Obamacare Numbers For Young Americans Skew Toward ‘Worst-Case Scenario’
January 13, 2014 by Sam Rolley
Good news from the White House: Obamacare enrollment numbers have almost reached “worst-case scenario” status.
On Monday, White House officials took to Twitter, saying, “Share the news: 1 out of 4 Americans who signed up for coverage through the #Obamacare exchanges are between 18 and 24.”
The figure comes from a Department of Health and Human Services announcement which notes that, despite the Administration’s goal of 39 percent for the demographic, young adults make up just 24 percent of enrollees as the halfway mark for the six-month open enrollment period nears.
Despite the White House’s attempt to spin the enrollment numbers into a positive light, missing the benchmark for young Affordable Care Act enrollees means that healthcare premiums will potentially skyrocket to decidedly unaffordable levels.
A study released by the Kaiser Family Foundation last year provides some perspective as to what the current enrollment figures mean for Obamacare, offering the following “worst-case scenario”:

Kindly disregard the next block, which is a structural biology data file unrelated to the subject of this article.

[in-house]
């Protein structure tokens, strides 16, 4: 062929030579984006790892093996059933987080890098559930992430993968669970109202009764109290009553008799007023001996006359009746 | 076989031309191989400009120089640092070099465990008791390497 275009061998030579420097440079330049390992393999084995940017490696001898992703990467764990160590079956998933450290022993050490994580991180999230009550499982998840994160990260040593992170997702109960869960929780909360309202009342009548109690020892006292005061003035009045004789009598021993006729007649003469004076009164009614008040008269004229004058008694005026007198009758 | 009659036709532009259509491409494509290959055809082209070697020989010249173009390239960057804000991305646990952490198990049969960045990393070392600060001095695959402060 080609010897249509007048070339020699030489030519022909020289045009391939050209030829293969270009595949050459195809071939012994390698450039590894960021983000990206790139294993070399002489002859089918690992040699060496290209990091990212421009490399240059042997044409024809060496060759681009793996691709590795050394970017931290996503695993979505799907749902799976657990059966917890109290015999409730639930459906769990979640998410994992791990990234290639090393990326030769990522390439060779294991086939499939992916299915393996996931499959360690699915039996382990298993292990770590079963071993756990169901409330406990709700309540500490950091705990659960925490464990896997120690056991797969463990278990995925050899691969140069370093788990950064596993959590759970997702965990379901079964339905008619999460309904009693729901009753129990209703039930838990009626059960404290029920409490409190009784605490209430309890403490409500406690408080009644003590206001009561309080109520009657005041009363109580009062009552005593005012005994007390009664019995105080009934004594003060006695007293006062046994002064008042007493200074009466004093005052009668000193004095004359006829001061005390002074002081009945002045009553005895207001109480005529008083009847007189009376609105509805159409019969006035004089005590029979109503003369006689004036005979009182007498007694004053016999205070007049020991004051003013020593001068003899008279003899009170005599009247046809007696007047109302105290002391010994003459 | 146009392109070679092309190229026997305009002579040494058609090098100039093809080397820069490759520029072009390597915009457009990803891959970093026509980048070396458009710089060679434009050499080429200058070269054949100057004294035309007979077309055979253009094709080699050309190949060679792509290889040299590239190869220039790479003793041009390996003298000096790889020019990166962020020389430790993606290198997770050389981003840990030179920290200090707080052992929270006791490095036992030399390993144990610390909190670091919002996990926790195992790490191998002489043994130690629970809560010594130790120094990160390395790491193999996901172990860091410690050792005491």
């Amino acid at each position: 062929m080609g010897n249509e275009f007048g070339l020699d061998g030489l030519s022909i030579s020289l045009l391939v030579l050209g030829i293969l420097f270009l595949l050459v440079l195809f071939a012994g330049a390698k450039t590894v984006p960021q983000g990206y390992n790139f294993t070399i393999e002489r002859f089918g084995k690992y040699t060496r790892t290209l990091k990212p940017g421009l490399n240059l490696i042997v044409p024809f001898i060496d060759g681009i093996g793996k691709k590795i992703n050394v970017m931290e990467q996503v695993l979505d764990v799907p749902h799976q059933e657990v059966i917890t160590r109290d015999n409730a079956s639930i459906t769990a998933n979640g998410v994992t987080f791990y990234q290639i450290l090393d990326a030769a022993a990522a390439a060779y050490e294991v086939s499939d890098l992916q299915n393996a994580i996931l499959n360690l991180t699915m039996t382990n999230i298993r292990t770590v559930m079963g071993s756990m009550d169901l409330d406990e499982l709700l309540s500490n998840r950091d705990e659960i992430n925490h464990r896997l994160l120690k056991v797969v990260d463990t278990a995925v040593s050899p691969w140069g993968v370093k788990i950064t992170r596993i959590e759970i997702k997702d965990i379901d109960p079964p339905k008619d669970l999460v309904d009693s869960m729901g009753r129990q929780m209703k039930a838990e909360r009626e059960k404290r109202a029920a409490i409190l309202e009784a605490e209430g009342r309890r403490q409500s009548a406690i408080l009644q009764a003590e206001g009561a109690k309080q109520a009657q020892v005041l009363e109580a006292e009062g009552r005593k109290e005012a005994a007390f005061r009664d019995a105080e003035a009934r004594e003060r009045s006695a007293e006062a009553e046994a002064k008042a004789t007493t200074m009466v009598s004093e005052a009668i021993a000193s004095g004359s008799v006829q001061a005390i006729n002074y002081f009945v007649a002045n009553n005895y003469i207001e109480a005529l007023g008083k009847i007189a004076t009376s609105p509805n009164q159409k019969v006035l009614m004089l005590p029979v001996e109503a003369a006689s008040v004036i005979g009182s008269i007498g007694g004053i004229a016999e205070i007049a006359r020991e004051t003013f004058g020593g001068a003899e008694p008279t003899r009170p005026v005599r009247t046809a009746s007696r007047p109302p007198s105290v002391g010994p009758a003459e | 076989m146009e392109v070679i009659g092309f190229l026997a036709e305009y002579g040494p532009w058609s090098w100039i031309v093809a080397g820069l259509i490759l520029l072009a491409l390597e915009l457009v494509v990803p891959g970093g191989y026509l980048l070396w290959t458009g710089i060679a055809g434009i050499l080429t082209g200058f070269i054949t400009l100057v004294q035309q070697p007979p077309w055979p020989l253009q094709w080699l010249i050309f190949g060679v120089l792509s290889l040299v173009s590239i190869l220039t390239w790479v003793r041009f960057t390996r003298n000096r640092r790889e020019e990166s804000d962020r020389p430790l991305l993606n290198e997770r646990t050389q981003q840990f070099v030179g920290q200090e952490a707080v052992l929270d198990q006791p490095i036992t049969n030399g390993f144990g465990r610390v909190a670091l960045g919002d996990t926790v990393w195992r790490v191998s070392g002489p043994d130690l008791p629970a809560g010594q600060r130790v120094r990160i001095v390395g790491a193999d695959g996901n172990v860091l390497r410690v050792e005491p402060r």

Young adults age 18-34 enroll at a 50% lower rate than other individuals relative to the potential market. Under this scenario, young adults would represent 25% of enrollees, substantially less than their share of the potential market. It is roughly comparable to what Covered California reported for October and November (the first two months of open enrollment), with 21% of all enrollees who picked a plan in the 18-34 age range. However, this is likely a worst-case scenario, since the expectation is that older and sicker individuals are more likely to buy first and that younger and healthier people will tend to wait until towards the end of the open enrollment period (which concludes March 31, 2014). In fact, our recent survey of people in California who are uninsured found that 58% of young adults said they planned to get coverage in 2014. But, if this more extreme assumption of low enrollment among young adults holds, overall costs in individual market plans would be about 2.4% higher than premium revenues.
Kaiser goes on to note that the low youth enrollment is not likely to be the leading case of an Obamacare “death spiral,” instead predicting a modest uptick in premiums next year. But with many Americans already reeling from Obamacare sticker shock and the problems which have already plagued the healthcare overhaul, it is also not likely that a modest price increase will be good news for American support for the law.